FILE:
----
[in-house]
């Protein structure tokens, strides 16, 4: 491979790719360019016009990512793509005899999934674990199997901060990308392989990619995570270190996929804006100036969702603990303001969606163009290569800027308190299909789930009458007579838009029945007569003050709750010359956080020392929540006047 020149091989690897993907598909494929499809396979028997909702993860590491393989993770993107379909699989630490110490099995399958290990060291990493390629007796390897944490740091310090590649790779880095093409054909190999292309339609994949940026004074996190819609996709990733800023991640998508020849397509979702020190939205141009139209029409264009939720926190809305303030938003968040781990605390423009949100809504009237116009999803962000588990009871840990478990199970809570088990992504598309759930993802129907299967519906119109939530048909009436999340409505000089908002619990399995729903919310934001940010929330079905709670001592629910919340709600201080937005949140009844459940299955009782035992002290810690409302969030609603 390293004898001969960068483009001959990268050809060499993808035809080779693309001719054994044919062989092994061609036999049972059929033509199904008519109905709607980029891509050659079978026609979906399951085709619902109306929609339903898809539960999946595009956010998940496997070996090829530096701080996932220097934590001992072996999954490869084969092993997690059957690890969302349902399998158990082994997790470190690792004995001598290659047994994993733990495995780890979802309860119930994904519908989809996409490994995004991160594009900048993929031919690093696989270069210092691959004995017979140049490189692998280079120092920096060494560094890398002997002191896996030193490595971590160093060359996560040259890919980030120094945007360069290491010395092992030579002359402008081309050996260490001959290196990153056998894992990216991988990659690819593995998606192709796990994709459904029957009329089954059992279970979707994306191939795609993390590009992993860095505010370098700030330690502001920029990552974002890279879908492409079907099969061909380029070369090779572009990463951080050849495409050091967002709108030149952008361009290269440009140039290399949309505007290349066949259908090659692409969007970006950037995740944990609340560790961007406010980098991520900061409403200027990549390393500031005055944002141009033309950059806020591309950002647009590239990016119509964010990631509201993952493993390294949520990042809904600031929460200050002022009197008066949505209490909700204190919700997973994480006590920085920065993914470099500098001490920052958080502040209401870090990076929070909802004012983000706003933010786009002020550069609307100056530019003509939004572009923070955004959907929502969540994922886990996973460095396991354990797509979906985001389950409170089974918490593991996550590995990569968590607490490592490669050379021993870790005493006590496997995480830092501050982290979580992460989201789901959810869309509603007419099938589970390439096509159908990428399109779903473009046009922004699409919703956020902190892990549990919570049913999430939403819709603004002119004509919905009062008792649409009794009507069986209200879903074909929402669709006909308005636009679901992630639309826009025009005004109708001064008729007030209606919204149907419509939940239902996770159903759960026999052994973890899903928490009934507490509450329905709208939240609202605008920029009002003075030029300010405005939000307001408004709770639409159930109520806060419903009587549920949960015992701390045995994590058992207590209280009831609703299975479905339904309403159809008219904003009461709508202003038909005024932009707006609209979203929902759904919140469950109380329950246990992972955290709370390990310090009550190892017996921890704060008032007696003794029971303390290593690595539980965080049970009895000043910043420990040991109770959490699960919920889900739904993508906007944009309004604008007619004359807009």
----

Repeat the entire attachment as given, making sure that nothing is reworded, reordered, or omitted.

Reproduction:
[in-house]
């Protein structure tokens, strides 16, 4: 491979790719360019016009990512793509005899999934674990199997901060990308392989990619995570270190996929804006100036969702603990303001969606163009290569800027308190299909789930009458007579838009029945007569003050709750010359956080020392929540006047 020149091989690897993907598909494929499809396979028997909702993860590491393989993770993107379909699989630490110490099995399958290990060291990493390629007796390897944490740091310090590649790779880095093409054909190999292309339609994949940026004074996190819609996709990733800023991640998508020849397509979702020190939205141009139209029409264009939720926190809305303030938003968040781990605390423009949100809504009237116009999803962000588990009871840990478990199970809570088990992504598309759930993802129907299967519906119109939530048909009436999340409505000089908002619990399995729903919310934001940010929330079905709670001592629910919340709600201080937005949140009844459940299955009782035992002290810690409302969030609603 390293004898001969960068483009001959990268050809060499993808035809080779693309001719054994044919062989092994061609036999049972059929033509199904008519109905709607980029891509050659079978026609979906399951085709619902109306929609339903898809539960999946595009956010998940496997070996090829530096701080996932220097934590001992072996999954490869084969092993997690059957690890969302349902399998158990082994997790470190690792004995001598290659047994994993733990495995780890979802309860119930994904519908989809996409490994995004991160594009900048993929031919690093696989270069210092691959004995017979140049490189692998280079120092920096060494560094890398002997002191896996030193490595971590160093060359996560040259890919980030120094945007360069290491010395092992030579002359402008081309050996260490001959290196990153056998894992990216991988990659690819593995998606192709796990994709459904029957009329089954059992279970979707994306191939795609993390590009992993860095505010370098700030330690502001920029990552974002890279879908492409079907099969061909380029070369090779572009990463951080050849495409050091967002709108030149952008361009290269440009140039290399949309505007290349066949259908090659692409969007970006950037995740944990609340560790961007406010980098991520900061409403200027990549390393500031005055944002141009033309950059806020591309950002647009590239990016119509964010990631509201993952493993390294949520990042809904600031929460200050002022009197008066949505209490909700204190919700997973994480006590920085920065993914470099500098001490920052958080502040209401870090990076929070909802004012983000706003933010786009002020550069609307100056530019003509939004572009923070955004959907929502969540994922886990996973460095396991354990797509979906985001389950409170089974918490593991996550590995990569968590607490490592490669050379021993870790005493006590496997995480830092501050982290979580992460989201789901959810869309509603007419099938589970390439096509159908990428399109779903473009046009922004699409919703956020902190892990549990919570049913999430939403819709603004002119004509919905009062008792649409009794009507069986209200879903074909929402669709006909308005636009679901992630639309826009025009005004109708001064008729007030209606919204149907419509939940239902996770159903759960026999052994973890899903928490009934507490509450329905709208939240609202605008920029009002003075030029300010405005939000307001408004709770639409159930109520806060419903009587549920949960015992701390045995994590058992207590209280009831609703299975479905339904309403159809008219904003009461709508202003038909005024932009707006609209979203929902759904919140469950109380329950246990992972955290709370390990310090009550190892017996921890704060008032007696003794029971303390290593690595539980965080049970009895000043910043420990040991109770959490699960919920889900739904993508906007944009309004604008007619004359807009």